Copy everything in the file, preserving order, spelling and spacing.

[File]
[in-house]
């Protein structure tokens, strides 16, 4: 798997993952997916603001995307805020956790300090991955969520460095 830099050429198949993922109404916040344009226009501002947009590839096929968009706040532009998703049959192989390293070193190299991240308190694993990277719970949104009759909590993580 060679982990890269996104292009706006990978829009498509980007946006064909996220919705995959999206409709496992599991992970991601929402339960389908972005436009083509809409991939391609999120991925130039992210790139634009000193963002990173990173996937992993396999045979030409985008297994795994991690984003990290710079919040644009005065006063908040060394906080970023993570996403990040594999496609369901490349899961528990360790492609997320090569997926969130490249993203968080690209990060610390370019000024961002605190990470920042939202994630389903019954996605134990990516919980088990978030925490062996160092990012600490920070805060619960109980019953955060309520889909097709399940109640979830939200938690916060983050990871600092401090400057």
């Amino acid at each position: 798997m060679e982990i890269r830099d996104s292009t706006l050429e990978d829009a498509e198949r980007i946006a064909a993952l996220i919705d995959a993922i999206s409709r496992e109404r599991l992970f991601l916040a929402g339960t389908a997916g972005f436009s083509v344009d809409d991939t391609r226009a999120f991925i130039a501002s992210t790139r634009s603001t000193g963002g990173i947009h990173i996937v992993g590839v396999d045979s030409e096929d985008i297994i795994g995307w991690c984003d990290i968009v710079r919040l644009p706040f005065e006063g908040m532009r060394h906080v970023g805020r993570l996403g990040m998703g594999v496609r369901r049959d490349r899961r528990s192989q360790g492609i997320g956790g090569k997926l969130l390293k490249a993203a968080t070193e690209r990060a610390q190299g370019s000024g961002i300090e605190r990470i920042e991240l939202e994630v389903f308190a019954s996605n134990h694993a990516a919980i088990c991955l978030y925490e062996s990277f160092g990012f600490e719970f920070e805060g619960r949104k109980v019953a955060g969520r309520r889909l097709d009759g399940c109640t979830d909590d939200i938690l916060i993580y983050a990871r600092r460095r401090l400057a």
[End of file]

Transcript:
[in-house]
């Protein structure tokens, strides 16, 4: 798997993952997916603001995307805020956790300090991955969520460095 830099050429198949993922109404916040344009226009501002947009590839096929968009706040532009998703049959192989390293070193190299991240308190694993990277719970949104009759909590993580 060679982990890269996104292009706006990978829009498509980007946006064909996220919705995959999206409709496992599991992970991601929402339960389908972005436009083509809409991939391609999120991925130039992210790139634009000193963002990173990173996937992993396999045979030409985008297994795994991690984003990290710079919040644009005065006063908040060394906080970023993570996403990040594999496609369901490349899961528990360790492609997320090569997926969130490249993203968080690209990060610390370019000024961002605190990470920042939202994630389903019954996605134990990516919980088990978030925490062996160092990012600490920070805060619960109980019953955060309520889909097709399940109640979830939200938690916060983050990871600092401090400057």
């Amino acid at each position: 798997m060679e982990i890269r830099d996104s292009t706006l050429e990978d829009a498509e198949r980007i946006a064909a993952l996220i919705d995959a993922i999206s409709r496992e109404r599991l992970f991601l916040a929402g339960t389908a997916g972005f436009s083509v344009d809409d991939t391609r226009a999120f991925i130039a501002s992210t790139r634009s603001t000193g963002g990173i947009h990173i996937v992993g590839v396999d045979s030409e096929d985008i297994i795994g995307w991690c984003d990290i968009v710079r919040l644009p706040f005065e006063g908040m532009r060394h906080v970023g805020r993570l996403g990040m998703g594999v496609r369901r049959d490349r899961r528990s192989q360790g492609i997320g956790g090569k997926l969130l390293k490249a993203a968080t070193e690209r990060a610390q190299g370019s000024g961002i300090e605190r990470i920042e991240l939202e994630v389903f308190a019954s996605n134990h694993a990516a919980i088990c991955l978030y925490e062996s990277f160092g990012f600490e719970f920070e805060g619960r949104k109980v019953a955060g969520r309520r889909l097709d009759g399940c109640t979830d909590d939200i938690l916060i993580y983050a990871r600092r460095r401090l400057a």